Context, not the individual attributes of bullies or their victims, is the key to prevention. Bullying between children happens in places where adults cannot easily detect it—in the halls, at recess, at the bus stop, waiting in lines. Adults typically do not know about such bullying unless there are flagrant and very frequent episodes or they happen to see it with their own eyes, which is relatively rare (teachers detect only about 4 percent of all incidents), since a competent bully chooses opportunities precisely to exploit a lack of adult supervision.
When students see bullying, they tend not to report it. Surveys indicate that they usually believe nothing would be done if they did tell about what they saw. Bear in mind that about 85 percent of bullying happens in front of others, usually peers. The event is institutionally invisible, but there are typically witnesses. These peers intervene only about 10 percent to 20 percent of the time, but when they do, they can stop bullying. Even when the child who steps in is considered weak in the group's hierarchy of power, the bullying stops within 10 seconds in more than half the instances of intervention by peers. The extensive body of research on bullying has led to a new appreciation of the power of bystanders to enable or disable bullying.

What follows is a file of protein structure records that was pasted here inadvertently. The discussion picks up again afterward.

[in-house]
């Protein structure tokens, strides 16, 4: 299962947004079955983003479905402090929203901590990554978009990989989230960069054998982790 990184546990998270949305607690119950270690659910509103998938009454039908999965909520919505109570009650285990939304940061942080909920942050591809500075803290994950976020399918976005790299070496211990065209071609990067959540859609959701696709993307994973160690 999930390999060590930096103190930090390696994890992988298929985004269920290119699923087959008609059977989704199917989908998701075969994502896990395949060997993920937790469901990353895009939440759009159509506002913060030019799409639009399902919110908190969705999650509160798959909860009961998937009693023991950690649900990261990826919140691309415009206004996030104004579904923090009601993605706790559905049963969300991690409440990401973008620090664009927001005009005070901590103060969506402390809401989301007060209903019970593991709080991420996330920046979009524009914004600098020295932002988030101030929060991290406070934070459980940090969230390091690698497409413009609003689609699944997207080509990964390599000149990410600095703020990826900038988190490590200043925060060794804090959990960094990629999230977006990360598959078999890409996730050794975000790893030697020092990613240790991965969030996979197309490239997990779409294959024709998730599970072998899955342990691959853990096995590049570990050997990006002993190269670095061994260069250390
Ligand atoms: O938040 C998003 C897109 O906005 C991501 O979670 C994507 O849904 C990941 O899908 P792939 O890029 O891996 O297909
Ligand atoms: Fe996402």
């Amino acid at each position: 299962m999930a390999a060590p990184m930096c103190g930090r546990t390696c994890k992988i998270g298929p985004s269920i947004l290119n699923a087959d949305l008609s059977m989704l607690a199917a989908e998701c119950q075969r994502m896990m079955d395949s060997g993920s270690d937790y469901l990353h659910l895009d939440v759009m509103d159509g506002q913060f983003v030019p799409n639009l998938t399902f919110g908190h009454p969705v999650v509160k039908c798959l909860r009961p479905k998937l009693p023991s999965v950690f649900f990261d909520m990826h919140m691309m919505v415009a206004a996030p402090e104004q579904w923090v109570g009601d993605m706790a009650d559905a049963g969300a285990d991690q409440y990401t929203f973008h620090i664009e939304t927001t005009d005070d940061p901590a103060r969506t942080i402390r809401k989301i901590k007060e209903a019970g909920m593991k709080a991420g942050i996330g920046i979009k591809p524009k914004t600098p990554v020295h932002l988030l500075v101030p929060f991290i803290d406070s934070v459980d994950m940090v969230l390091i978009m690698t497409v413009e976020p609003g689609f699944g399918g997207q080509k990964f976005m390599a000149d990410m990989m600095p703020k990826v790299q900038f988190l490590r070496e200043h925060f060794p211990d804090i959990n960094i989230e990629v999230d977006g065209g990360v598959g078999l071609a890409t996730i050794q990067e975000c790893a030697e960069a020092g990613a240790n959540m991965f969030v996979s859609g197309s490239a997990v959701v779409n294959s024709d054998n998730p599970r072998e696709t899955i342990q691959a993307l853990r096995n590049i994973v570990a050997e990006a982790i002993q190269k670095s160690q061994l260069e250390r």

Because a bully's success depends heavily on context, attempts to prevent bullying should concentrate primarily on changing the context rather than directly addressing the victim's or the bully's behavior. With that in mind, let's consider why those four common-sense responses won't help much:
Stand up to a bully. The time-honored assumption is that if your child cleans a bully's clock once, or merely shows himself willing to try, the display of bravery will activate the bully's innate cowardice or possibly his latent capacity to respect a worthy opponent. Either way, he'll leave your child alone. It would be nice if life worked this way—that is, if it were like a movie starring Harrison Ford as your child—but it usually doesn't. Generally, urging your child to stand up to a bully is not an effective strategy. (Some readers will now be eager to share stirring success stories that prove standing up to a bully really does work—either personal experiences or friend-of-a-friend urban legends or wholly imaginary elegies for a lost golden age of American pluck that is even now receding into the romantic mists of time. Those already getting up steam for such a post in the Fray can view a handy template to work from.)